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Tags: Coronavirus | Health Topics | senior care | long-term facility | pandemic

How the Coronavirus Affects Senior Care

a long-term care facility in kirkland washington
A long-term care facility in Kirkland, Washington (David Ryder/Getty Images)

By    |   Tuesday, 26 May 2020 12:52 PM

Senior care programs are challenging during the best of times, but the coronavirus has made things worse. Nursing homes and other long-term care facilities have been a hotbed for infection from the virus, accounting for nearly 40% of deaths attributed to it.

According to the Centers for Disease Control and Prevention (CDC), 8 out of 10 deaths reported in the U.S. have been in adults over the age of 65. These facts are making it hard for seniors to decide where they should go if they need long-term assistance, since the track record in nursing facilities for medical care is dismal.

"People with loved ones in nursing homes, assisted living facilities, and other types of senior living facilities may be understandably concerned about their loved one's risk of illness from COVID-19," says the CDC, which offers guidance for older adults.

Medical News Today reports that COVID-19 has hit older adults harder than any other age group. Underlying conditions and weakened immune systems make them more vulnerable to the ravages of the disease. Those suffering from dementia living in long-term care facilities present a specific challenge, since they may not understand the dangers of infection and forget to wash their hands or practice social distancing. According to the CDC, at least half of the older adults living in these facilities have Alzheimer's disease or some form of dementia.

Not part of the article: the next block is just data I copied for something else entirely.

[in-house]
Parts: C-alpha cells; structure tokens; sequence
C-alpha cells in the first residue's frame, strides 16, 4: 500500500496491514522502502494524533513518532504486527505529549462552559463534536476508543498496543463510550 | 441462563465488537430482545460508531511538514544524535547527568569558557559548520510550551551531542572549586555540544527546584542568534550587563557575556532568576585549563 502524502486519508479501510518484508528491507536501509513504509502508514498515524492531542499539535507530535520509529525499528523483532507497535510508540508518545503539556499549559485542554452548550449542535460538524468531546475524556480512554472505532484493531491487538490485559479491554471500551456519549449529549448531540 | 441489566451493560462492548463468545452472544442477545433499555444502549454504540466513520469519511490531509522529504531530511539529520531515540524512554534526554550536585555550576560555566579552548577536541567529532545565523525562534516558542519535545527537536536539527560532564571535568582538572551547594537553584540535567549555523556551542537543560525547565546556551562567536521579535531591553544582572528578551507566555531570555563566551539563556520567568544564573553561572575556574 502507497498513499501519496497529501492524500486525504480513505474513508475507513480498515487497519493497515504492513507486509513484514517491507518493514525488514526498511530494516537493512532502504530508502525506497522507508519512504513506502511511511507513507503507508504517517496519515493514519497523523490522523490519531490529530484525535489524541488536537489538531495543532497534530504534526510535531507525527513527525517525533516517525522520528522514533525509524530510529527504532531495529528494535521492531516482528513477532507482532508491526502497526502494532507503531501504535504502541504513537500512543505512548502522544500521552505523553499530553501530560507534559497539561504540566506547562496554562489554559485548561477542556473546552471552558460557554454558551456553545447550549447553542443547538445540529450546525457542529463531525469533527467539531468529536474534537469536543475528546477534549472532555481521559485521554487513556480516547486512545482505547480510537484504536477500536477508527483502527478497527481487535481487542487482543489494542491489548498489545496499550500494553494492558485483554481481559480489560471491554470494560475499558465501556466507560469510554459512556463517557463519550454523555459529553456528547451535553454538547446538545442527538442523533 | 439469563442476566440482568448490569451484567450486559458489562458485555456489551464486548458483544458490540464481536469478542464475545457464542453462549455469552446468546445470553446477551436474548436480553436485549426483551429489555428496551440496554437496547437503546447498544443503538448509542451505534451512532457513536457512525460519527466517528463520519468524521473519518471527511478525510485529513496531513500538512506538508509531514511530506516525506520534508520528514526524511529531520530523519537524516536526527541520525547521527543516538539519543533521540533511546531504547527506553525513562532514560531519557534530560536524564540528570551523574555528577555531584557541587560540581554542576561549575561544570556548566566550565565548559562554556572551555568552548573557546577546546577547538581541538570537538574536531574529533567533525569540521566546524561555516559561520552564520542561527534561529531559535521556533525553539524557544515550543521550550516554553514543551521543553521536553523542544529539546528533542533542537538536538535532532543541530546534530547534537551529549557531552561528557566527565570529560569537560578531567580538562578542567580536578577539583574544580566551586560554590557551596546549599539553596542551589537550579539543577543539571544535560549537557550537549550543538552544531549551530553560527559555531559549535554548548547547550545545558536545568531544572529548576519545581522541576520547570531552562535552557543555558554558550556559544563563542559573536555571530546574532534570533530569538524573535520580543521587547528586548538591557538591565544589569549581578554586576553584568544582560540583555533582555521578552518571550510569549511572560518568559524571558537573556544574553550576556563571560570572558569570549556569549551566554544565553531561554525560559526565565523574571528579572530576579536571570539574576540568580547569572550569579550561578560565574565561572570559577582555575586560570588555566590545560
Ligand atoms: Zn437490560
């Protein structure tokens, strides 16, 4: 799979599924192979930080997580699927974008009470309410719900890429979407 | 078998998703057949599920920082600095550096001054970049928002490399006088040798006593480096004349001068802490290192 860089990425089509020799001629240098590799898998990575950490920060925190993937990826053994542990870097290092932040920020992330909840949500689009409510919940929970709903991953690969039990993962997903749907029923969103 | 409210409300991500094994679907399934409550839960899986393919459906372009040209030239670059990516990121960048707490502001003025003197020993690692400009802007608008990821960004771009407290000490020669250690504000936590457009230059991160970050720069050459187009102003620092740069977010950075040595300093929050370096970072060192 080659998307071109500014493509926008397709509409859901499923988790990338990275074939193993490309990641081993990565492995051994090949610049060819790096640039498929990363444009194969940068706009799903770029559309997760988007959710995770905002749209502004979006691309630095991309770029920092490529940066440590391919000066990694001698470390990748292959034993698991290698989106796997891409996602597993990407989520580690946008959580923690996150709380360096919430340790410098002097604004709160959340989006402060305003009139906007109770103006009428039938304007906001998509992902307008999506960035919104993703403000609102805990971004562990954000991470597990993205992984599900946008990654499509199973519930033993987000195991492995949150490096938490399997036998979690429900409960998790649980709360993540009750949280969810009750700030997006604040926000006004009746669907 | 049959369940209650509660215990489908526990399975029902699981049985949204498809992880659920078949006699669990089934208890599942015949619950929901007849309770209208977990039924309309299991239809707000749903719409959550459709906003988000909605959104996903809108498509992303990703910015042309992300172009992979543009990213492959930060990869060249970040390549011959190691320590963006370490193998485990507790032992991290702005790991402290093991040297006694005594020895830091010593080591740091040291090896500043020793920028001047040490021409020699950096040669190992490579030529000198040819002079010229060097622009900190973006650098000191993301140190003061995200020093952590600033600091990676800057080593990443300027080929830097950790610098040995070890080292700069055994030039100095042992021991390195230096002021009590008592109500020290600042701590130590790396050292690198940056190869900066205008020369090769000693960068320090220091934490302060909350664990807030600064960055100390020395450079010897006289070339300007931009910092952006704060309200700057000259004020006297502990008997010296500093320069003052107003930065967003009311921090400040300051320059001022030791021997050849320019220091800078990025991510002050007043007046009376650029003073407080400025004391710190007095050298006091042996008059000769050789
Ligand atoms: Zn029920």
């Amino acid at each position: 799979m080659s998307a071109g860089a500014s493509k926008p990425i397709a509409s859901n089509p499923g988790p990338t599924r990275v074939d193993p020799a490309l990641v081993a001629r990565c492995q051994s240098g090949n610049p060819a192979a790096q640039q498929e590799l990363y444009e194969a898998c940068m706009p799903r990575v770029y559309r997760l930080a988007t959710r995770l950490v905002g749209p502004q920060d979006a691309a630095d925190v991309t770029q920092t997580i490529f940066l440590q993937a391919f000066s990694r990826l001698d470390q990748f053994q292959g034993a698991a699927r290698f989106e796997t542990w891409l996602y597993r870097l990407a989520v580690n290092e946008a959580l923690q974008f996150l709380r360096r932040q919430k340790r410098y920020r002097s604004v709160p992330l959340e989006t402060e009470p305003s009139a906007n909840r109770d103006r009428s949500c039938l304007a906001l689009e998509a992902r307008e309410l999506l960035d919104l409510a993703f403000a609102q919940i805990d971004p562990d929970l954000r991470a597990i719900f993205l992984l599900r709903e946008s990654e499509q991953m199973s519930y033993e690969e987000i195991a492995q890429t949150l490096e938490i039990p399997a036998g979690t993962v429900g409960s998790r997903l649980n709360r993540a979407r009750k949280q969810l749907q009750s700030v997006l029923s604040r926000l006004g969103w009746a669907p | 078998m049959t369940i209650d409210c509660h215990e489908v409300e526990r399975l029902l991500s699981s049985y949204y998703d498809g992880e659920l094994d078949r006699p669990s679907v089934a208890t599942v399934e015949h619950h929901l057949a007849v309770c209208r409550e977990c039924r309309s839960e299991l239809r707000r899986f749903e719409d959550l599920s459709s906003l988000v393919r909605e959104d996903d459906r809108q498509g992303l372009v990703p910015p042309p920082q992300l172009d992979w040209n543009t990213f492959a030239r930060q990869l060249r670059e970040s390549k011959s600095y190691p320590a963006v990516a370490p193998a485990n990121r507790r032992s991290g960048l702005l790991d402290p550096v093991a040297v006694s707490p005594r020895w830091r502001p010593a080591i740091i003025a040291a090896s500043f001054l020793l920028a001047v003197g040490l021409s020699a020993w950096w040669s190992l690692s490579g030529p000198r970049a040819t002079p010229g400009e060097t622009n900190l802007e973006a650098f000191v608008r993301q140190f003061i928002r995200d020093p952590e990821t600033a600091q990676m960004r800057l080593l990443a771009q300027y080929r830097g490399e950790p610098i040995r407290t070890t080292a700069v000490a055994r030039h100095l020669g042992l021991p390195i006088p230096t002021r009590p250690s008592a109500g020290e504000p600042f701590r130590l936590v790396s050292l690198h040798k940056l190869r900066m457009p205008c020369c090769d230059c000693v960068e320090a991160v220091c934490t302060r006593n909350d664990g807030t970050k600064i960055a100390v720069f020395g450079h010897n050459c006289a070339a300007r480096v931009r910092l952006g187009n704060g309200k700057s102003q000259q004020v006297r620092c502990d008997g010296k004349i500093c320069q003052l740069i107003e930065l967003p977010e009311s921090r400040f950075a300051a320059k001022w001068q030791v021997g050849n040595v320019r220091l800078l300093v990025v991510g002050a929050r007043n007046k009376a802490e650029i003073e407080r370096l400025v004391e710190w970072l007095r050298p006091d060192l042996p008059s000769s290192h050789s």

According to Axios, one option may be home care, but professional home health care workers are hard to find so the burden of caring for an elderly person falls on the adult children.

"But not all parents want to do that," said Toby Edelman, a senior policy attorney with the Center for Medicare Advocacy.

Until there is widespread testing in senior facilities and the staff is better equipped to handle outbreaks like the coronavirus, older people will be hesitant to move to assisted living or nursing homes.

"Especially with the way the coronavirus has spread at these facilities, there's going to be a fear until there's trust that the risks are sufficiently low," Carri Chan, a healthcare business professor at Columbia University, told Axios.

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Senior care programs are challenging during the best of times, but the coronavirus has made things worse.
senior care, long-term facility, pandemic
Tuesday, 26 May 2020 12:52 PM
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